Iftikhar Chaudhry
Chief Justice Iftikhar Mohammad Chaudhry. — File photo/Online

ISLAMABAD: The unexpected remarks made by Chief Justice Iftikhar Muhammad Chaudhry on Wednesday about possible imposition of a state of emergency in Balochistan startled the legal community with some legal experts saying that only the executive had the authority to take such a step.

When contacted for comments on the chief justice’s remarks during the hearing about the law and order situation in the province at the Quetta registry, they said the court had no authority to order or direct the federal government to impose emergency in any part of the country and that it was the sole prerogative of the country’s chief executive.

Some of them having a soft corner for opposition parties suggested that although the apex court had no authority to directly impose emergency in any part of the country, it could suggest to the federal government to invoke articles of the Constitution regarding imposition of emergency if the situation worsened.

The bench comprising Chief Justice Iftikhar Chaudhry, Justice Khilji Arif Hussain and Justice Jawwad S. Khawaja is hearing a petition on law and order situation and human rights violation in Balochistan with particular reference to cases of missing persons.

The electronic media kept flashing the CJ’s remarks throughout the day, but the debate started when Information Minister Qamar Zaman Kaira, while briefing reporters on the decisions of a cabinet meeting in the afternoon, categorically stated that the judiciary had no role in a decision to impose emergency and that it was the authority of only the chief executive to take such a decision.

Perhaps after realising that his remarks could create a new controversy and aggravate the already stressed government-judiciary relations, Mr Kaira said the chief justice had only hinted at a constitutional provision and given no directives.

“Kaira Sahab is right. Only the executive has the authority to declare emergency,” said renowned jurist Justice (retd) Fakharuddin G. Ibrahim while talking to Dawn. The veteran legal expert expressed his surprise over the reported remarks of the chief justice and questioned the judiciary’s powers in this regard. “What powers do you have? I don’t know in which direction things are moving,” he said.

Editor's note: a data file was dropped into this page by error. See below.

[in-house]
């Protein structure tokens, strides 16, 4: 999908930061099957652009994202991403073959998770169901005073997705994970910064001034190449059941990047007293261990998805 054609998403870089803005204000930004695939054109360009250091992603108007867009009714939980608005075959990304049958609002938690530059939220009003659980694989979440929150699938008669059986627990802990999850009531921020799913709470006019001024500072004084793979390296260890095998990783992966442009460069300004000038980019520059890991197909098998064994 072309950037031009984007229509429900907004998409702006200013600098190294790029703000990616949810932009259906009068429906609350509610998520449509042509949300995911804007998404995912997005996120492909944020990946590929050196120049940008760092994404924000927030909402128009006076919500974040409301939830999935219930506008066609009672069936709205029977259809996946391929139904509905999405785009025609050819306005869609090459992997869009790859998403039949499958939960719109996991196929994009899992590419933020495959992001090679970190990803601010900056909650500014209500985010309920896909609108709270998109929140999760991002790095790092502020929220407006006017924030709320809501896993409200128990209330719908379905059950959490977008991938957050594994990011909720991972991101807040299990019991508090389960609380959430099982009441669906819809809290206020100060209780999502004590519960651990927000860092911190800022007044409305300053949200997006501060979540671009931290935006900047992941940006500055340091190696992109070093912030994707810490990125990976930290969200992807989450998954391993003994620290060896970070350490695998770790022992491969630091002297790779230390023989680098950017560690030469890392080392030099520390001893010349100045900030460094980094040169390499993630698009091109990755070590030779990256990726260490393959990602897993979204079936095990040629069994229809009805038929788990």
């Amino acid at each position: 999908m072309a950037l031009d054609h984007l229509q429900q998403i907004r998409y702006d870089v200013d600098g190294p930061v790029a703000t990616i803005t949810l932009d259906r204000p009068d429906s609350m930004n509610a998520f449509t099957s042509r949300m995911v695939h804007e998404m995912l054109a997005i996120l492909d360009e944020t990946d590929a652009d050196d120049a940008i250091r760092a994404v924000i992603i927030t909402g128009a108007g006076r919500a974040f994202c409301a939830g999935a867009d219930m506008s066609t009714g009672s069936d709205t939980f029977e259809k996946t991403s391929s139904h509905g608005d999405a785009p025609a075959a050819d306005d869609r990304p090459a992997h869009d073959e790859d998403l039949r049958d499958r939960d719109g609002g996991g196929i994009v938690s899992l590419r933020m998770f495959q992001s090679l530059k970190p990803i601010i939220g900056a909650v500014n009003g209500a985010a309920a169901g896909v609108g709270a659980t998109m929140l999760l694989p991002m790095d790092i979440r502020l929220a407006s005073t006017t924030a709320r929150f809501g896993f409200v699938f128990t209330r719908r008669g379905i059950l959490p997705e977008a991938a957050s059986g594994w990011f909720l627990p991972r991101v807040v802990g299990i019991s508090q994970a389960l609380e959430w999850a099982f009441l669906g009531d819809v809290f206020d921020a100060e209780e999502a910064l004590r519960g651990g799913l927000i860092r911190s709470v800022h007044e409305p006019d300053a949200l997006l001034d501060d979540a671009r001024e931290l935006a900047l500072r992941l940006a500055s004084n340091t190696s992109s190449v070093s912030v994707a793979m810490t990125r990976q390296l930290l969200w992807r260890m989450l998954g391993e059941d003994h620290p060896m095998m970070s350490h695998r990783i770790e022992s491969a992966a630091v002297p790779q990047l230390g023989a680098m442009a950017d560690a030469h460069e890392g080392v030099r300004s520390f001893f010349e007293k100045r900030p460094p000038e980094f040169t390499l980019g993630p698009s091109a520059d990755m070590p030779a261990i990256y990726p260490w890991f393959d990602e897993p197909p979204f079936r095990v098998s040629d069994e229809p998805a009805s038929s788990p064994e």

Another senior Supreme Court lawyer, Ikram Chaudhry, read out Article 232 of the Constitution and said only the president on the advice of the prime minister could impose emergency in a province.

Article 232 states: “If the president is satisfied that a grave emergency exists in which the security of Pakistan or any part thereof is threatened by war or external aggression, or by internal disturbance beyond the power of a provincial government to control, he may issue a proclamation of emergency.”

However, a resolution by the provincial assembly of the province is required for imposition of emergency due to internal disturbances “beyond the powers of a provincial government to control”.

Ikram Chaudhry was of the view that the court’s jurisdiction would begin only when a notification regarding imposition of emergency was challenged before it.

He said the media might have “misquoted or misunderstood” the chief justice’s remarks.Justice (retd) Wajihuddin, who has recently joined the Pakistan Tehrik-i-Insaf (PTI), agreed that only the executive had the power to impose emergency, but said if the situation became so serious that one could not even hoist the national flag then the apex court could “order, suggest, recommend or whatever you may call it”, to the government to invoke the articles that allowed imposition of emergency in a province.

There is total chaos in Balochistan. Pakistan’s flag cannot be hoisted out of Quetta. “People are being picked up almost daily.

If the situation is so bad and the government has completely failed, then there is no option but to impose emergency.”

He said the chief justice through his remarks was actually asking the rulers to open their eyes. The court, he said, could ask the government that if there was a provision in the Constitution then why it was not invoking it.

Justice (retd) Tariq Mehmood, a former judge of the Balochistan High Court who had refused to take oath under the Provisional Constitution Order of military dictator Gen Pervez Musharraf, said he had no knowledge about any provision of the Constitution under which a court could order imposition of emergency.

Mr Mehmood said he was not aware of the background and under what context the chief justice had made such remarks, but the court should keep its focus on the real issue of missing persons for which it had been holding hearings in Quetta. He said it was surprising for him to see some lawyers declaring on TV channels that the judiciary had the authority to proclaim emergency.


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